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Argumentation and Reflection in Plato’s Gigantomachia (Sophist 245e6–249d5)

Daniel Vázquez


This paper argues that Plato’s gigantomachia is simultaneously concerned with first-order arguments about metaphysics and epistemology and with second-order arguments that reflect on the impact of ethical components, argumentative strategies and theoretical assumptions in the conversation. This complex argumentative structure reveals, I suggest, an organic and systematic conception of philosophy where all the elements are interdependent. This interpretation has four consequences, two at the second-order level, and two concerning the first-order arguments. First, it shows that there are methodological and ethical requirements without which philosophy is impossible. Second, it shows that the text does not refute materialism but tries to reflect the necessary conditions to consider possible the existence of incorporeal beings. Third, it argues that the text assumes a conception of knowledge where knowing something is a complex activity composed of two causal relations. Finally, it offers a new interpretation of the overall conclusion of the passage.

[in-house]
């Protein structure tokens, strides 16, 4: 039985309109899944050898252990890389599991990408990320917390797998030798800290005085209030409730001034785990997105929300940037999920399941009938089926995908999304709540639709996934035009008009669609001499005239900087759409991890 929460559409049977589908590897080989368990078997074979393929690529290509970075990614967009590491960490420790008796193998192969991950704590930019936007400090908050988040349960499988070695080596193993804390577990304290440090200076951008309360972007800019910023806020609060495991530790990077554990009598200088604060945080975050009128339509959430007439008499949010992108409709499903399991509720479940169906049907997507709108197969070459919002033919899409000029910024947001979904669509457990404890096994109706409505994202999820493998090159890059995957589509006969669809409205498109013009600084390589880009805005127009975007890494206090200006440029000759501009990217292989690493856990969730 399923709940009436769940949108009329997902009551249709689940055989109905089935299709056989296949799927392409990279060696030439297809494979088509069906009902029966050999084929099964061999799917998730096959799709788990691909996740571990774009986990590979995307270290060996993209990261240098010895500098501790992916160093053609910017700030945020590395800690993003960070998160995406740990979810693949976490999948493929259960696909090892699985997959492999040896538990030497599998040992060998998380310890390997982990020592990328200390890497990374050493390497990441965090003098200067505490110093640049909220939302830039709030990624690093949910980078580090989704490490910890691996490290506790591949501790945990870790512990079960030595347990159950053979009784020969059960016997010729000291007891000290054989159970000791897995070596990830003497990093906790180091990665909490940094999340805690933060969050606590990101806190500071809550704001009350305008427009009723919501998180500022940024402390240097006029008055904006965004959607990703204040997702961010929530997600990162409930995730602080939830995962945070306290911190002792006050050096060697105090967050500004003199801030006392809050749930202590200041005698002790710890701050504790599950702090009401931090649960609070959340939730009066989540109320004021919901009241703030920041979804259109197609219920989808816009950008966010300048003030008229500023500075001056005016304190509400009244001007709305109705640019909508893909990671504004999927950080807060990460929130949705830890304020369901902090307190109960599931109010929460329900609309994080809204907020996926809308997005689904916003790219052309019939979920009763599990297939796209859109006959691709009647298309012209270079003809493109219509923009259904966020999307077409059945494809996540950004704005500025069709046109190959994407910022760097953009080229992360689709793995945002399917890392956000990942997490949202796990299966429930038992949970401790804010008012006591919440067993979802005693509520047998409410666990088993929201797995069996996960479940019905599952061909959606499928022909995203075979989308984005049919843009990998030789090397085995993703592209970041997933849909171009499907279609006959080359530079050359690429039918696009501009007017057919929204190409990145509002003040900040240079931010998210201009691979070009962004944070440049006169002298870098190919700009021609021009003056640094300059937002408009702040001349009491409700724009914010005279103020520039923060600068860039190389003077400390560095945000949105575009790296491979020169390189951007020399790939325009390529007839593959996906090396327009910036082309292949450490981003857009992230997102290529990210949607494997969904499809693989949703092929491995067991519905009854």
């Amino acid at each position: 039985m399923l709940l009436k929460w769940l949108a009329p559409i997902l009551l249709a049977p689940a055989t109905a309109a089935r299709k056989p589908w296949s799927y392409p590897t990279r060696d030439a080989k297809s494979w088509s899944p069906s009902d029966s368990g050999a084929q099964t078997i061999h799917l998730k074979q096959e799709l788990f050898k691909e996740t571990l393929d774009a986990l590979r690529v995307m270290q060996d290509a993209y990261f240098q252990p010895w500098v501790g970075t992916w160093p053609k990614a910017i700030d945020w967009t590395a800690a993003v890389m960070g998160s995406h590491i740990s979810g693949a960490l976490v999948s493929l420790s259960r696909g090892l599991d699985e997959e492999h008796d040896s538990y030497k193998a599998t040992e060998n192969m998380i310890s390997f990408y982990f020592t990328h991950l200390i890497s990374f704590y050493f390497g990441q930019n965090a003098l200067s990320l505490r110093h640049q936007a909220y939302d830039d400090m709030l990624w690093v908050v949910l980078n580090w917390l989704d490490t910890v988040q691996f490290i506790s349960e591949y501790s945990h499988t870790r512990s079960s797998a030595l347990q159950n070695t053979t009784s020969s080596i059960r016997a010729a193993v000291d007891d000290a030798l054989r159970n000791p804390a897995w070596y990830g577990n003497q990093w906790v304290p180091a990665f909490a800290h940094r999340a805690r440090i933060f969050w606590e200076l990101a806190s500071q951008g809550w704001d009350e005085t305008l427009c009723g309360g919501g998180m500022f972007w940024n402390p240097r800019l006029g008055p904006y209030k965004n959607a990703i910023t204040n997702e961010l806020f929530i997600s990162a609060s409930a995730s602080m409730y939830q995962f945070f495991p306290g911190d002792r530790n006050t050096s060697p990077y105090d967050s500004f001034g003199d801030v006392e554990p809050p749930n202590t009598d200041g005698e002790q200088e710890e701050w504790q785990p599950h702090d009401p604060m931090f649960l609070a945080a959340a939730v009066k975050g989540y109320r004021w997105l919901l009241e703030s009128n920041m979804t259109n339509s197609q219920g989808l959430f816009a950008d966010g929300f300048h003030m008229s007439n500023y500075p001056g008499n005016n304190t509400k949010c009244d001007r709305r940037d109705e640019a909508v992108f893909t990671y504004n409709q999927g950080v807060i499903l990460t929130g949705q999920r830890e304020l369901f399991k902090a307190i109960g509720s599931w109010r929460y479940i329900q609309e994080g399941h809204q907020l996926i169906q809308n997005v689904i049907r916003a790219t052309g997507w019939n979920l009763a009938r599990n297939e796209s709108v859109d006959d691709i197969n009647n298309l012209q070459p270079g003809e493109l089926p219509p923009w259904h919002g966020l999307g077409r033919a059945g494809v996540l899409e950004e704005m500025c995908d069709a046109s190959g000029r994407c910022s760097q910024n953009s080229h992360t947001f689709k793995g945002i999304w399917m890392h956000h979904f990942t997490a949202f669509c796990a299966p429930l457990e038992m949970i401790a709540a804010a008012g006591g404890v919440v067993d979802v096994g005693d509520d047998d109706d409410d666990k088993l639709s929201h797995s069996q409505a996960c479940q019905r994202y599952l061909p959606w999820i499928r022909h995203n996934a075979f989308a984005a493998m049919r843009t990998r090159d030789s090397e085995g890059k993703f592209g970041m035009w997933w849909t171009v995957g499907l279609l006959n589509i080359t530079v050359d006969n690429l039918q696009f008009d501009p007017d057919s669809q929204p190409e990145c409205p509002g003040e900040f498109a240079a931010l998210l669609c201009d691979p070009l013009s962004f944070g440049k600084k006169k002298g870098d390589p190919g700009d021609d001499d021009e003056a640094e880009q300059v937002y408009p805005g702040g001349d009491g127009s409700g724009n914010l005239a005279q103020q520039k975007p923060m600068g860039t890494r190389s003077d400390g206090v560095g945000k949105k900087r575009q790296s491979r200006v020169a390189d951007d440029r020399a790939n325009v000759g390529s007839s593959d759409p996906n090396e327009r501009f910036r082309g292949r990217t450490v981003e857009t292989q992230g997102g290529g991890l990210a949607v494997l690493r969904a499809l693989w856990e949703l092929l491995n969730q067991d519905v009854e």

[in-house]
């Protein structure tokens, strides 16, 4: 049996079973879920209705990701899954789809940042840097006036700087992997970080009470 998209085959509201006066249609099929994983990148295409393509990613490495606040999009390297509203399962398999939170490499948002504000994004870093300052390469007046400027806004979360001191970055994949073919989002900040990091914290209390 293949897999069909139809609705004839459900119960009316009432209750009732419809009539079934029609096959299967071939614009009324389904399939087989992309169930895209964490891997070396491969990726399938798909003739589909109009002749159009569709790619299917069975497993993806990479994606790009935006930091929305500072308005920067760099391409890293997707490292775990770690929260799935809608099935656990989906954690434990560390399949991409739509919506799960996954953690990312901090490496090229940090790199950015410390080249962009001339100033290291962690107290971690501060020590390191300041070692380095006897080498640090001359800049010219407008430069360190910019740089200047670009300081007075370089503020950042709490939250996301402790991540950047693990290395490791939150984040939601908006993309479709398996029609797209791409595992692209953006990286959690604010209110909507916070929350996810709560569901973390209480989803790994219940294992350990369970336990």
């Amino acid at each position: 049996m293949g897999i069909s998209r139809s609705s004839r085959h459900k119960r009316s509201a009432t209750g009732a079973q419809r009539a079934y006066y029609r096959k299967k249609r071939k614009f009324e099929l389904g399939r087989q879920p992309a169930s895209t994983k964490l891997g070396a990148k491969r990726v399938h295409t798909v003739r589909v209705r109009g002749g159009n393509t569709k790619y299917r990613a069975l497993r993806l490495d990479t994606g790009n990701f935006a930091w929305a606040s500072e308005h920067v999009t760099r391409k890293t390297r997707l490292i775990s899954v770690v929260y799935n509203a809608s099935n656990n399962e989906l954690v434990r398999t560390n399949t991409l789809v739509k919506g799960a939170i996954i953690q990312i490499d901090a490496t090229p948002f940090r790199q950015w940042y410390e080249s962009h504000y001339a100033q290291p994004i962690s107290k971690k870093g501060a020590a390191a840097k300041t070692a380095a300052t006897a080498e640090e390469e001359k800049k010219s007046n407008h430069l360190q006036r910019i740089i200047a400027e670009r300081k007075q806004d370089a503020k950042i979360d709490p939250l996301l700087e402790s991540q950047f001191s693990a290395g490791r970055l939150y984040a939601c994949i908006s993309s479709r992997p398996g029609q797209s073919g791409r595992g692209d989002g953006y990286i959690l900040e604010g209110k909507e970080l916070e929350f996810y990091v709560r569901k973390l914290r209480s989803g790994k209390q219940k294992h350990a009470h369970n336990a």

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Published Online: 2018-09-08
Published in Print: 2018-09-05

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